I think under-appreciated from attendees and analysts is that Brewer said JDA's broad portfolio of solutions will be organized into six "suites". Those are: retail planning; retail execution; all channel commerce; warehouse; transportation; and manufacturing and distribution planning.
As one consultant said to me at the conference, these will be the six "elevators" that will in the end determine which of all the combined JDA/Manu/i2/RedPrairie solutions make it to the go-forward solution set. Users should pay close attention to the detail here - these suites are where the investment will go.
JDA continues to push the Cloud solutions approach it started championing at Focus 2012, and Brewer said in a media and analysts briefing that 36% of Q1 sales were Cloud-based deployments. An executive for high-end blue jeans manufacturer True Religion made the smart observation in a panel session that it makes little sense for a fast growing company to get itself tangled up in hiring lots of IT staff and managing applications when it can have someone else take care of all that in the Cloud.
I am simply not going to have room to cover highlights of key sessions here. Since there was some excellent insight and case studies at Focus applicable to readers whether they are JDA customers or not, I am going to have to save those for next week. With what room I have left I will use to offer keynote presentations highlights and provide a few final thoughts for JDA.
Digital genius and inventor Ray Kurzweil gave a keynote presentation on what the real ramifications are for the never-ending exponential growth of information-based technologies. When the project to map the human genome was only 1% complete in 7 years, for example, "linear" thinkers fretted about the slow pace. Kurzweil instead said "Great, we're almost done." Sure enough, the whole project was complete another 7 years later (1, 2, 4, 8, 16, etc.).
Kurzweil says "3D digital printing" for physical items will explode over the next decade - and that I know will deliver huge threats and opportunities for companies and their supply chains. Companies must pay attention to this starting immediately. I mean it. Kurzweil says 3D printing will soon be able to produce apparel items, as just one example.
Peter Unanue, EVP of Hispanic food manufacturer Goya Foods, gave a strong testimony that while you may be able to go from small to mid-sized with a limited technology capability, to go from mid-size to large you need a very strong supply chain technology foundation. It is better to be early than late in that evolution, was the message, or else you will constrain growth in the end.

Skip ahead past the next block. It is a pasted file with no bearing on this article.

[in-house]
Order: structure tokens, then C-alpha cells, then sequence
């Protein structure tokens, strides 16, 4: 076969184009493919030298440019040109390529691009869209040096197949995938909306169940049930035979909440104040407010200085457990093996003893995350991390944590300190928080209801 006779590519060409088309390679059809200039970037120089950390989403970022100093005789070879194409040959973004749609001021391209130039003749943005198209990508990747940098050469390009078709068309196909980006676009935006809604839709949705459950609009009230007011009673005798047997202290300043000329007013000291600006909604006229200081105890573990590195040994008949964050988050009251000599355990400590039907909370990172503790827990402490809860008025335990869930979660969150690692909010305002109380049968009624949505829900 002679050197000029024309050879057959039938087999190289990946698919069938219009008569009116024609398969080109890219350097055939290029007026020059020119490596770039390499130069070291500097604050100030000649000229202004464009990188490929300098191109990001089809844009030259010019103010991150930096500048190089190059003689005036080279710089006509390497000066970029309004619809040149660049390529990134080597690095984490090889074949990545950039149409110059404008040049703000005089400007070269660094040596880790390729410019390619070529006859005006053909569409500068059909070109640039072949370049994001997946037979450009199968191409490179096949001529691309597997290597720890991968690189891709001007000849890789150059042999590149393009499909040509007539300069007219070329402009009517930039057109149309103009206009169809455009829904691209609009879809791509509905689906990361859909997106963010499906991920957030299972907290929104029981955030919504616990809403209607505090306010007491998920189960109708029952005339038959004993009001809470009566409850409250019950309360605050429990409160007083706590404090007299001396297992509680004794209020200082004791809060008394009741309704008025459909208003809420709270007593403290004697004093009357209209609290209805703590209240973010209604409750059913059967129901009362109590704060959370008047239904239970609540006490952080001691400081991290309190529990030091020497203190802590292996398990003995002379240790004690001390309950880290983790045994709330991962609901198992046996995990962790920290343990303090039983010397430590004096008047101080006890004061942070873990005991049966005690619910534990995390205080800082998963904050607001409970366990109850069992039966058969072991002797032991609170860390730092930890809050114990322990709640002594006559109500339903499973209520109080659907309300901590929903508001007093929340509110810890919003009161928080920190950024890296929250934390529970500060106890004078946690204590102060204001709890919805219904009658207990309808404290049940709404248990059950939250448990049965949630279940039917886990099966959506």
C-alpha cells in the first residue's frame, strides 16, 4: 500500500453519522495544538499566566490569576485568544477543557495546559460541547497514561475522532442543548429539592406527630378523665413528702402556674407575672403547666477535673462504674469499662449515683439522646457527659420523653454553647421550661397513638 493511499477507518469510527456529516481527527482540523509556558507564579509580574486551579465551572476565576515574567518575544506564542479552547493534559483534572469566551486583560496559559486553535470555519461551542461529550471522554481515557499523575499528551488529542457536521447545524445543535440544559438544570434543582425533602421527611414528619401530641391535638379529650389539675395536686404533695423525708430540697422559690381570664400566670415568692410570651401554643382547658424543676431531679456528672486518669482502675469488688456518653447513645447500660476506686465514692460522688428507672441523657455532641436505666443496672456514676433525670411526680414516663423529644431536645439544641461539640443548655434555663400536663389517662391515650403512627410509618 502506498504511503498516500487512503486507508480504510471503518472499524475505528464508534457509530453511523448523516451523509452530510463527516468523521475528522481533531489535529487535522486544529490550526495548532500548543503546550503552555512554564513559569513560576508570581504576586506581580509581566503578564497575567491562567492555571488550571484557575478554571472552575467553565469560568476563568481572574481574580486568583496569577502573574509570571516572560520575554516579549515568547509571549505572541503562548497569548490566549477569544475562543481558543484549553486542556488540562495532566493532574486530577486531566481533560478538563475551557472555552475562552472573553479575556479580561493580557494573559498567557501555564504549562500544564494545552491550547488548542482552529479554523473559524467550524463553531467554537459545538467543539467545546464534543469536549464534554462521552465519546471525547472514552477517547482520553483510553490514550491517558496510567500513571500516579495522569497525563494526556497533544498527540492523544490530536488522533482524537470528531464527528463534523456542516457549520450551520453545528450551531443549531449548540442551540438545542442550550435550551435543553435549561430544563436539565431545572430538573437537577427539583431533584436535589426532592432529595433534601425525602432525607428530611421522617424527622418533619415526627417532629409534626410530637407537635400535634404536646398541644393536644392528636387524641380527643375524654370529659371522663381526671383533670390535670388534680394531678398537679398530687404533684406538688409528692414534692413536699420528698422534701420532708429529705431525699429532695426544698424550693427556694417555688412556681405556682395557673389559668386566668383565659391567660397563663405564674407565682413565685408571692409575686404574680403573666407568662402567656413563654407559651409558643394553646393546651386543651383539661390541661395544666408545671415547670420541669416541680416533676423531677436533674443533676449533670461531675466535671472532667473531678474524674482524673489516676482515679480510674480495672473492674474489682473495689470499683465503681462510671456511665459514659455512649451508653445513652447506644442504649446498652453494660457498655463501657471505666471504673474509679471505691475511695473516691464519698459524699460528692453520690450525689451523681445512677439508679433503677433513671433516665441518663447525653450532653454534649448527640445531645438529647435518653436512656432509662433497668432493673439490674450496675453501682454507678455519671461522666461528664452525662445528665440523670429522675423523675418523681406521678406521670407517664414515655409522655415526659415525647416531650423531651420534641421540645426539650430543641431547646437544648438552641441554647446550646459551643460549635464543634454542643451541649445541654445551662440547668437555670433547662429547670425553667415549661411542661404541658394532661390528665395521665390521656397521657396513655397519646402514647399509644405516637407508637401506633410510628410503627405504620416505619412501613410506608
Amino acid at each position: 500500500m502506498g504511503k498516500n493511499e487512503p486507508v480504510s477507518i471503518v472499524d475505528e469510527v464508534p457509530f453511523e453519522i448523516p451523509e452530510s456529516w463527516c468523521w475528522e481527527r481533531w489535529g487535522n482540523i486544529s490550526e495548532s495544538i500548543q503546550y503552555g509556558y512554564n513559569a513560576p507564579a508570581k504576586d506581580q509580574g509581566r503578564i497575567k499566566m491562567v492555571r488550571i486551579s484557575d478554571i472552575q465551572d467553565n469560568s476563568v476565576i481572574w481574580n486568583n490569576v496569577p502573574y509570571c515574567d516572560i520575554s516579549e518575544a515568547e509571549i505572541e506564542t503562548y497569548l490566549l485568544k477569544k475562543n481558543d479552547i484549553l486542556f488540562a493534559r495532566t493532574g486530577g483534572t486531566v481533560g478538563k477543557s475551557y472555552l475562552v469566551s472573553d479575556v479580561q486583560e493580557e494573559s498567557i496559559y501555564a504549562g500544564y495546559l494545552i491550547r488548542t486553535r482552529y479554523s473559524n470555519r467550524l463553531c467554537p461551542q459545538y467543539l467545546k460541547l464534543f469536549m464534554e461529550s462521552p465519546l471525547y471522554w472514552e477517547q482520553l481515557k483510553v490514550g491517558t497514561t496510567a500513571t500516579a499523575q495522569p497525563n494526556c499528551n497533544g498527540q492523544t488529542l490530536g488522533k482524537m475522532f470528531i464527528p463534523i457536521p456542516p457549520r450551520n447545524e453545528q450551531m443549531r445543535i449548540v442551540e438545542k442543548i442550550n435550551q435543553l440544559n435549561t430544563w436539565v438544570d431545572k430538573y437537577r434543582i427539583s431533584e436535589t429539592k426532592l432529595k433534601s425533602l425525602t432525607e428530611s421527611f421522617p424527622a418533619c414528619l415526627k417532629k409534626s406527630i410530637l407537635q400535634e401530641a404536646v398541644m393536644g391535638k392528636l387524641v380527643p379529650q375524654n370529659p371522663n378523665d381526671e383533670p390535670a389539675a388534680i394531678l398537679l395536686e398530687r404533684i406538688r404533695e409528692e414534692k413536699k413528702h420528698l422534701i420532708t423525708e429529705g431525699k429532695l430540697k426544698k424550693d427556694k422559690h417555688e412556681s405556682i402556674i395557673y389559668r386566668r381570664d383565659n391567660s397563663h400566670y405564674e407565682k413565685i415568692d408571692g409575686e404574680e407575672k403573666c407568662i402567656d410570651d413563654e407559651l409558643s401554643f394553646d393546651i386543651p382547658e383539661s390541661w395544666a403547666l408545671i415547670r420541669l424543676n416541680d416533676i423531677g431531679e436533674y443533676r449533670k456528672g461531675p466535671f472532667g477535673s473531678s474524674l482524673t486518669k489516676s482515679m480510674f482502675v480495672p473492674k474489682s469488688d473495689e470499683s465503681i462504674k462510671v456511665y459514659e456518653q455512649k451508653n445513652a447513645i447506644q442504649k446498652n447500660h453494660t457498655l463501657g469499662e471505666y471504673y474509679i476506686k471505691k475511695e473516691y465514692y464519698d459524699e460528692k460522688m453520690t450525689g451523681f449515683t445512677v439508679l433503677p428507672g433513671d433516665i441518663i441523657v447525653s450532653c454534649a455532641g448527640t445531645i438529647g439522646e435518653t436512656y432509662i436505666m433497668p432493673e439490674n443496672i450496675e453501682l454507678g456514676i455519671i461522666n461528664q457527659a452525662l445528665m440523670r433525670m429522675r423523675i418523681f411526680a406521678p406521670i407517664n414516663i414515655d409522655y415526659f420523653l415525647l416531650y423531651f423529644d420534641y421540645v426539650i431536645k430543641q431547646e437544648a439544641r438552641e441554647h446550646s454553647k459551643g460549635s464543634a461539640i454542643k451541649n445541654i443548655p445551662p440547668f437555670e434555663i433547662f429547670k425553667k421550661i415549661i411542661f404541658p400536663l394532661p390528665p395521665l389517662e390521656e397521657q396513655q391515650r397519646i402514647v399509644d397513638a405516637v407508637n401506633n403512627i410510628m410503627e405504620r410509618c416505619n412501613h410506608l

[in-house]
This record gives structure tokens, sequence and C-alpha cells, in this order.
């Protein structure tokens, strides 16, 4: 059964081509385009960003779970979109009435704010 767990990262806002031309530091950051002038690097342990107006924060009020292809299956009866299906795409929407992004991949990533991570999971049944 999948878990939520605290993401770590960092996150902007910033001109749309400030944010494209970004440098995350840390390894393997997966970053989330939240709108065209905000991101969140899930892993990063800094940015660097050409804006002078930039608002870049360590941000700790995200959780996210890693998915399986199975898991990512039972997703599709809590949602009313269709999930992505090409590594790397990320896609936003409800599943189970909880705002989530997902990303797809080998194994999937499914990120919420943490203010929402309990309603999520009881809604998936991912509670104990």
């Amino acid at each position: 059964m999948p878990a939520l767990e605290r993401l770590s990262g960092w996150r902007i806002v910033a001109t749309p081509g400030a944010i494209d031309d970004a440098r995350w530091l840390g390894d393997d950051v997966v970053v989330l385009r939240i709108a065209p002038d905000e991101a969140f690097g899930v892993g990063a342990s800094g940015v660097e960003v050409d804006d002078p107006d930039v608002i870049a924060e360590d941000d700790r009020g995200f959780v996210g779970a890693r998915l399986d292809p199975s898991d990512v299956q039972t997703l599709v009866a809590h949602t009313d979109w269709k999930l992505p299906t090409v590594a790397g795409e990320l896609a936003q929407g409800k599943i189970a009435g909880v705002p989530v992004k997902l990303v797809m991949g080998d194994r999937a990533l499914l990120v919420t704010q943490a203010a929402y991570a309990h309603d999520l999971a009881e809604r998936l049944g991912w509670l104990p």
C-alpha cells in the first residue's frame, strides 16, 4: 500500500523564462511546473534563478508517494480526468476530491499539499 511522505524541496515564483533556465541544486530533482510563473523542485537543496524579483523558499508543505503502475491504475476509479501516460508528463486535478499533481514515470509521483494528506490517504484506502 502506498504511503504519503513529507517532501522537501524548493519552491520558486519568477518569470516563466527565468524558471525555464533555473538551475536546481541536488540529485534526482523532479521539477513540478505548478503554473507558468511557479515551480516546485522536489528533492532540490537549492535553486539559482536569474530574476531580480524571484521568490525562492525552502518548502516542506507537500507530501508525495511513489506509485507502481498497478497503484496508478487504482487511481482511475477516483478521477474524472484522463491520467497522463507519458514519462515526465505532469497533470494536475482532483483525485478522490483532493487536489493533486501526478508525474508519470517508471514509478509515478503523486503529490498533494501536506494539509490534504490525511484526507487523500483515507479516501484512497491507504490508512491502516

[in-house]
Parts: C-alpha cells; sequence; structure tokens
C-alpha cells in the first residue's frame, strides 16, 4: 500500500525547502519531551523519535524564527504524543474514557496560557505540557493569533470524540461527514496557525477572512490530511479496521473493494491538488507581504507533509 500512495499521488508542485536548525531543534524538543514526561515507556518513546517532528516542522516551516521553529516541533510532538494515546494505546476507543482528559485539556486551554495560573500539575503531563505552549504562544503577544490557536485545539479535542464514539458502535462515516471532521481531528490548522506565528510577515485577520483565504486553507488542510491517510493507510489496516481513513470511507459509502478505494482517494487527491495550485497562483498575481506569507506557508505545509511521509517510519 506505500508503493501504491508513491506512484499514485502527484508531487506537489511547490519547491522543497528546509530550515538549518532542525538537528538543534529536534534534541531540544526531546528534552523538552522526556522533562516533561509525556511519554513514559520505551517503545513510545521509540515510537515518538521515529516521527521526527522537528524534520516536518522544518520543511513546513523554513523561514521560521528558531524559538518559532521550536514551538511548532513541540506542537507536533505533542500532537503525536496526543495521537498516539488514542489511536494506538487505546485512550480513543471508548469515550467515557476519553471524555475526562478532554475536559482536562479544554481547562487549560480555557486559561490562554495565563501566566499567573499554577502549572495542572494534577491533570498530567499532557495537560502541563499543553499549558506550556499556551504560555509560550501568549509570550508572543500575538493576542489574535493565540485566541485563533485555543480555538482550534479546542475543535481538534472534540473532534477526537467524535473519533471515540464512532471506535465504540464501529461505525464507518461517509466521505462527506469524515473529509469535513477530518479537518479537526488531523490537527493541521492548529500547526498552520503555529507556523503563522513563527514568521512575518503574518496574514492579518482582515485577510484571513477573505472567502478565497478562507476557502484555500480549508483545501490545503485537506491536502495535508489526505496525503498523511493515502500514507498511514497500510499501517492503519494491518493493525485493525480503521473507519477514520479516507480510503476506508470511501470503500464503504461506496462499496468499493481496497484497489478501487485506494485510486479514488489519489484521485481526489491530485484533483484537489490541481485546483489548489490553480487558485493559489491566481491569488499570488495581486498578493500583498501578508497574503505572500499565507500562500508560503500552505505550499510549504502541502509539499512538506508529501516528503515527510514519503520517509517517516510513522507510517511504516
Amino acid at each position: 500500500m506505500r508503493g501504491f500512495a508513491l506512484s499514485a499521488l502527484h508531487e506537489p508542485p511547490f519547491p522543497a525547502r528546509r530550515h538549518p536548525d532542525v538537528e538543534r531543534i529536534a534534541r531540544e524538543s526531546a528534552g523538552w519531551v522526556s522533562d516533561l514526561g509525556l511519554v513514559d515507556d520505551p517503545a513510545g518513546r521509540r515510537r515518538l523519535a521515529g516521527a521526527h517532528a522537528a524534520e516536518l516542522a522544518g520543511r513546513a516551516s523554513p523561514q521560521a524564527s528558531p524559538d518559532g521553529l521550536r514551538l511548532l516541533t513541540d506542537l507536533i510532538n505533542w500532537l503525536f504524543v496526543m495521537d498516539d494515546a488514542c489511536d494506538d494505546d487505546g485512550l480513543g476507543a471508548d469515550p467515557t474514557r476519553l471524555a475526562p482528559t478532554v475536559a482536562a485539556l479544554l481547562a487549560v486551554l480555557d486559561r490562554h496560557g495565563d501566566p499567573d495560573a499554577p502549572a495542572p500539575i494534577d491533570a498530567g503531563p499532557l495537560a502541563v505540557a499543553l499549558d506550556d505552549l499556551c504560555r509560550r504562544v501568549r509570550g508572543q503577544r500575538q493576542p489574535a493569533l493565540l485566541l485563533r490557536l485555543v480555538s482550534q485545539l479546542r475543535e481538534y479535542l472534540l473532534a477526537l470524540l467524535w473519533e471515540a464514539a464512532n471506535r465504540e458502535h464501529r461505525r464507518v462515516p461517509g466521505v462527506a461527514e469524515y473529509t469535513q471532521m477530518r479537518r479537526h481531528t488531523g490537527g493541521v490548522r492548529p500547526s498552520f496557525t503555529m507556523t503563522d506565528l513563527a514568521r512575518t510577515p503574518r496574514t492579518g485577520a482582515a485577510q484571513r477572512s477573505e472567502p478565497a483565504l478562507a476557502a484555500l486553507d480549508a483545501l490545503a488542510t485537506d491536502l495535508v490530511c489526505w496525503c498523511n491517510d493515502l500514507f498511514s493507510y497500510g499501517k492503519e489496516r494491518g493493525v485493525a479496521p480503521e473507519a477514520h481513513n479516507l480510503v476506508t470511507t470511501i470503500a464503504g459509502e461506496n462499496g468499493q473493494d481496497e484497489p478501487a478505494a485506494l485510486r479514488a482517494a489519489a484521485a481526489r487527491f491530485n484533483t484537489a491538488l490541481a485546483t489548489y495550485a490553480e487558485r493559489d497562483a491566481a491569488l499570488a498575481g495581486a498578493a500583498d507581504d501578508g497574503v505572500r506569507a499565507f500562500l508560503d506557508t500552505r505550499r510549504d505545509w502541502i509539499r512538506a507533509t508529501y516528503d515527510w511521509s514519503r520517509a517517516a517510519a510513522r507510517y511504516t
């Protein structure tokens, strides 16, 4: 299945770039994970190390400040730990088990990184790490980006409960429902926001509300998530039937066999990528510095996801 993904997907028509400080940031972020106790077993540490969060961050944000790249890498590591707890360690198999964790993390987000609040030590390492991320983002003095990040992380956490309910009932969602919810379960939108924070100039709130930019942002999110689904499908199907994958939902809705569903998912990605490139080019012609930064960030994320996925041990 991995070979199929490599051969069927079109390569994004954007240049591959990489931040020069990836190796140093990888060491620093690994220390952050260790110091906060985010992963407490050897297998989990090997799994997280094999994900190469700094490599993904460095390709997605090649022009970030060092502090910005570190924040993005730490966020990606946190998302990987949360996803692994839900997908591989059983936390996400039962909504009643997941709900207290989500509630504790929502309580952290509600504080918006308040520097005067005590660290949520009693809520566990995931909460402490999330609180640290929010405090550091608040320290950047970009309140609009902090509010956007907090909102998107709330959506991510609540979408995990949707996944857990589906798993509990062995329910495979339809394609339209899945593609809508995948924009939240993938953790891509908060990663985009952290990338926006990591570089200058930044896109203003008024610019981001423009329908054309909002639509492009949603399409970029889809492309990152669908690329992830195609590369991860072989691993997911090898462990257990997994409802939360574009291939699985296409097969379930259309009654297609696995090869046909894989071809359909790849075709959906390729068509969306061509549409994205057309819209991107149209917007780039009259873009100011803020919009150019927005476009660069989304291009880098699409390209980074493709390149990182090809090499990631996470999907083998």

Walmart exec Gary Maxwell said that in international markets, honest assessment of a country's real buyer needs, maturity in terms of infrastructure and supply chain knowledge/talent, price points that need to be hit and more must dictate a company's logistics strategy. Too many companies entering emerging markets over-invest in technology and automation, adding costs that make it tough to hit the price points and which provide a low ROI, he said.
"Best in market, not best in class," summarizes this approach.
All told, a very good event. My thoughts for JDA:
While I think the RedPrairie community was clearly shown respect, it could have been offered a little more "love." My conversations indicated that many felt a bit like outsiders. That is to a certain extent inevitable under the circumstances, but I will say there is a difference between "here's how your solutions will be included in our roadmap" and "here is why you are important to us" - you need some of both and
I am confident JDA will get there.
There is so much opportunity in the consumer goods to retail sector that JDA tends to forget a bit in its messaging about some of the many other sectors where it has customers, especially from the i2 base (high tech, other discrete manufacturing, 3PLs, and others - RedPrairie has a lot of these too). JDA should make a more consistent effort at these events to take big picture themes and say "and here's how this concept applies to the high tech sector," etc.
That advice and $5.00 will get you a cup of coffee at Starbucks. Excellent and important event overall, as usual.
Did you attend Focus 2013? What are your thoughts? Any comments on Gilmore's observations? Let us know your thoughts at the Feedback button (email) or section (web form) below.